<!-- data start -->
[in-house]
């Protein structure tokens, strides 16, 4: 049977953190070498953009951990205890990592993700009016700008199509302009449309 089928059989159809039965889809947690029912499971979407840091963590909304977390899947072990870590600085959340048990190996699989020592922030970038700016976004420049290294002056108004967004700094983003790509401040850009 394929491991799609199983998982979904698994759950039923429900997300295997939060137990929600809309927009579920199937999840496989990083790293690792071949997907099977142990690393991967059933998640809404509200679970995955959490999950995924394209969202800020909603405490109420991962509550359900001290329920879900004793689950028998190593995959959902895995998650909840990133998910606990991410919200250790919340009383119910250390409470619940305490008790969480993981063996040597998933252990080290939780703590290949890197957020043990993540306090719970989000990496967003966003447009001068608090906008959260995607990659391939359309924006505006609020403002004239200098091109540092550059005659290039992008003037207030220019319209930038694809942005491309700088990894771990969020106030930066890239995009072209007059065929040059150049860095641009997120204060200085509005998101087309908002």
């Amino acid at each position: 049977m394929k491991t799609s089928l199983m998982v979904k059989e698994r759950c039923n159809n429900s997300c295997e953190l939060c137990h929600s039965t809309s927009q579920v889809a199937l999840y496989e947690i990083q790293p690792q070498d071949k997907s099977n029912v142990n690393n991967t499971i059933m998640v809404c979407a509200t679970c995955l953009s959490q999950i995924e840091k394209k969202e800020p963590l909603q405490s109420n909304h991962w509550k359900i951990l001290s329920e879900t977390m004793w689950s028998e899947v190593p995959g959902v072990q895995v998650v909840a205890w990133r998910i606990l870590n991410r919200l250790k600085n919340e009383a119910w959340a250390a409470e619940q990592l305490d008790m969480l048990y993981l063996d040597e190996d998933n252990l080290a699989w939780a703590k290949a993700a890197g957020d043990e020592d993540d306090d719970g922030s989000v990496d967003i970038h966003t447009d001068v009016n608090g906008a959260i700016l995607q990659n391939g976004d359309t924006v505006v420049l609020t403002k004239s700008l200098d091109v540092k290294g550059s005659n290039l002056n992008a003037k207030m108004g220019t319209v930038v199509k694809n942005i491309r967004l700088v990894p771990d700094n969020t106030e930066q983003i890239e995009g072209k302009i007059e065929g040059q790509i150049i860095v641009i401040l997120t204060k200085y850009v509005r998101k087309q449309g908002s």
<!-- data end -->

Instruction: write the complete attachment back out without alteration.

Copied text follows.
[in-house]
């Protein structure tokens, strides 16, 4: 049977953190070498953009951990205890990592993700009016700008199509302009449309 089928059989159809039965889809947690029912499971979407840091963590909304977390899947072990870590600085959340048990190996699989020592922030970038700016976004420049290294002056108004967004700094983003790509401040850009 394929491991799609199983998982979904698994759950039923429900997300295997939060137990929600809309927009579920199937999840496989990083790293690792071949997907099977142990690393991967059933998640809404509200679970995955959490999950995924394209969202800020909603405490109420991962509550359900001290329920879900004793689950028998190593995959959902895995998650909840990133998910606990991410919200250790919340009383119910250390409470619940305490008790969480993981063996040597998933252990080290939780703590290949890197957020043990993540306090719970989000990496967003966003447009001068608090906008959260995607990659391939359309924006505006609020403002004239200098091109540092550059005659290039992008003037207030220019319209930038694809942005491309700088990894771990969020106030930066890239995009072209007059065929040059150049860095641009997120204060200085509005998101087309908002």
């Amino acid at each position: 049977m394929k491991t799609s089928l199983m998982v979904k059989e698994r759950c039923n159809n429900s997300c295997e953190l939060c137990h929600s039965t809309s927009q579920v889809a199937l999840y496989e947690i990083q790293p690792q070498d071949k997907s099977n029912v142990n690393n991967t499971i059933m998640v809404c979407a509200t679970c995955l953009s959490q999950i995924e840091k394209k969202e800020p963590l909603q405490s109420n909304h991962w509550k359900i951990l001290s329920e879900t977390m004793w689950s028998e899947v190593p995959g959902v072990q895995v998650v909840a205890w990133r998910i606990l870590n991410r919200l250790k600085n919340e009383a119910w959340a250390a409470e619940q990592l305490d008790m969480l048990y993981l063996d040597e190996d998933n252990l080290a699989w939780a703590k290949a993700a890197g957020d043990e020592d993540d306090d719970g922030s989000v990496d967003i970038h966003t447009d001068v009016n608090g906008a959260i700016l995607q990659n391939g976004d359309t924006v505006v420049l609020t403002k004239s700008l200098d091109v540092k290294g550059s005659n290039l002056n992008a003037k207030m108004g220019t319209v930038v199509k694809n942005i491309r967004l700088v990894p771990d700094n969020t106030e930066q983003i890239e995009g072209k302009i007059e065929g040059q790509i150049i860095v641009i401040l997120t204060k200085y850009v509005r998101k087309q449309g908002s």